5
votes
1answer
746 views

Translating medicine names to Spanish

I have sometimes run into cases where I want to translate the name of a medication into Spanish, but can't find the specific medicine name in a dictionary (e.g. amoxicillin, acetaminophen). This is ...
5
votes
2answers
167 views

Counterpart of “John Doe, Joe Public”?

In English these names are used as a substitute for the average guy. Or as a specimen when filling out a passport form. What names/expressions are used in Spanish for this purpose?
4
votes
5answers
360 views

Is there a colloquial Spanish equivalent for “to get it” in the sense of grasping a concept?

I was just writing in our chat room that I didn't "get" what one of the other questions was trying to ask. But I was writing in the chat room in Spanish and realized I didn't know how to say "get" in ...
7
votes
3answers
480 views

Idiomatic translation of “Dame tu luz”?

In the song Pequeño Amor by the Chiquitas, there is the following chorus: Pequeño amor, por siempre tú pequeño amor, dame tu luz The song is a duet, and the above is sung by members of the ...
9
votes
3answers
197 views

idioma, lengua and lenguaje

The words idioma, lengua and lenguaje can all be translated as "language". Are they interchangeable? If not, what are the differences among them? When to use which?
2
votes
2answers
151 views

Greetings for presents and cards

What phrases and greetings can you use for christmas presents / cards? Are there "general purpose" phrases which can be used for presents which are used the whole year, like an iPod? For example: ...
8
votes
2answers
8k views

“xq” in Internet slang/abbreviations

In informal chat conversations online, I have seen Spanish speakers write the abbreviation "xq." What does this stand for, and why?
10
votes
3answers
2k views

Translating “be right back” (or “brb”)

In informal spoken English, if we need to interrupt a conversation or meeting to take care of something else and then return, we might use expressions such as: I'll be right back. I'll be ...
5
votes
3answers
437 views

Translating “I'm bad with [remembering] something”

In English, you can say: I'm horrible with names. I'm bad with faces. I'm really bad with directions. What is the most natural way in Spanish of expressing that you are bad at remembering ...
3
votes
3answers
9k views

Responding to an apology (no problem, don't worry about it, etc.)

What are the common ways of responding to an apology? In English, if someone says "Sorry I didn't/couldn't do (whatever)" (or simply bumps into you accidentally and says "sorry") we'd say things like: ...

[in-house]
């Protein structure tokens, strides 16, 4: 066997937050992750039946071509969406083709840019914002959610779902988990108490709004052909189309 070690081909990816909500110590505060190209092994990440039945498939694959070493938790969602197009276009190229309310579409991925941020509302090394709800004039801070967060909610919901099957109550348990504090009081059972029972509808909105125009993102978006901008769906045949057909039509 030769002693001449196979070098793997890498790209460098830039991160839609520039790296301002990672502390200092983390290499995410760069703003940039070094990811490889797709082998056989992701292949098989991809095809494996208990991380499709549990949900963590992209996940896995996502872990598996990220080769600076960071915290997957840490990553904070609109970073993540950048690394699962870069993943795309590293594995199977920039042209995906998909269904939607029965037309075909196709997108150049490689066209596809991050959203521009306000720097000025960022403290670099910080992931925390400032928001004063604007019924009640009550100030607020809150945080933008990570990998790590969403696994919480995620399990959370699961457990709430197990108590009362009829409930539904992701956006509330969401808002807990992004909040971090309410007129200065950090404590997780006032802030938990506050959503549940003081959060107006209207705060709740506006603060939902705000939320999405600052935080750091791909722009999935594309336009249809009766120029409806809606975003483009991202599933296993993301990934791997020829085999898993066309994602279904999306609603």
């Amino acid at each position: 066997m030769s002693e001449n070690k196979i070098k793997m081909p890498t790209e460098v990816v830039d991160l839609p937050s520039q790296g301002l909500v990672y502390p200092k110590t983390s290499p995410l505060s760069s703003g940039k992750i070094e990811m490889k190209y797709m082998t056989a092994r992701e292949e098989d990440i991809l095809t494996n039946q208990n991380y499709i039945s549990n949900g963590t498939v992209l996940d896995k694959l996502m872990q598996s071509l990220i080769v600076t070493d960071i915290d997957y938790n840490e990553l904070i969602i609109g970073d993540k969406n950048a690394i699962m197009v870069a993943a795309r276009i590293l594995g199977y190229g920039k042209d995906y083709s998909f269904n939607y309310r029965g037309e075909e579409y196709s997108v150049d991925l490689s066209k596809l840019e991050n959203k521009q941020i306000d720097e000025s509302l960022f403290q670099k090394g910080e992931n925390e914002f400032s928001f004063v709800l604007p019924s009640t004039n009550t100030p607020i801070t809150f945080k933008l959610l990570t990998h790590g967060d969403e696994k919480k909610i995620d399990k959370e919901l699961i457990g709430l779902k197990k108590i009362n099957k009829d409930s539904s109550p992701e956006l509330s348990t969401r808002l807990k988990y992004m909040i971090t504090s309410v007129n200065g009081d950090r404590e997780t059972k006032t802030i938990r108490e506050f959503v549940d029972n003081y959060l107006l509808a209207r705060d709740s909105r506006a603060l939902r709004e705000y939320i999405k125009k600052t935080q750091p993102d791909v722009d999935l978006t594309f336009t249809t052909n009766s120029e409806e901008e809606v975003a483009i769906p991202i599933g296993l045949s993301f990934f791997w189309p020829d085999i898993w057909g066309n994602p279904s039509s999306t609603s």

4
votes
5answers
243 views

“Fall in love with” (non-romantic)

English: In English, you can use the phrase "to fall in love with" with people who you aren't literally in love with. For example, when talking about children, you might say: You just fall in ...
7
votes
3answers
231 views

Translating “actually” (as in a change of mind)

There are many times I run into conversations like this: Waitress: Would you like some water? Me: No thanks. She walks away for a second, then comes back Me: Actually, could I get a ...
7
votes
4answers
406 views

Translating “I hear (that)…”

How do you translate the phrase "I hear (that)..." as in: I hear that you just got back from your vacation. I hear that it rained all last week in Seattle. I hear you got an A on your history final. ...
9
votes
3answers
2k views

How can I say “colmo” properly in English?

There is an expression in Spanish to denote something that is absurd or unexpected. Usually it can be the maximum expression of expertise and talent. I wondered about this mainly because in Spanish ...
6
votes
2answers
107 views

Analog to “sustainability”

I asked a question on english synonyms of "sustainability" alrady on ELU. In Spanish, dictionaries and ngrams give out several options: Comparing with the english ngrams chart I conclude la ...
7
votes
3answers
899 views

Translation of “contact info”

What is the best way to say contact info in Spanish (as in a list of phone numbers, email addresses, postal addresses, etc. of a person or business)?
9
votes
3answers
2k views

Translating “looking forward to”

In English, we often used the phrase looking forward to when we are excited about something in the future: I'm looking forward to seeing you next week! I'm really looking forward to finals ...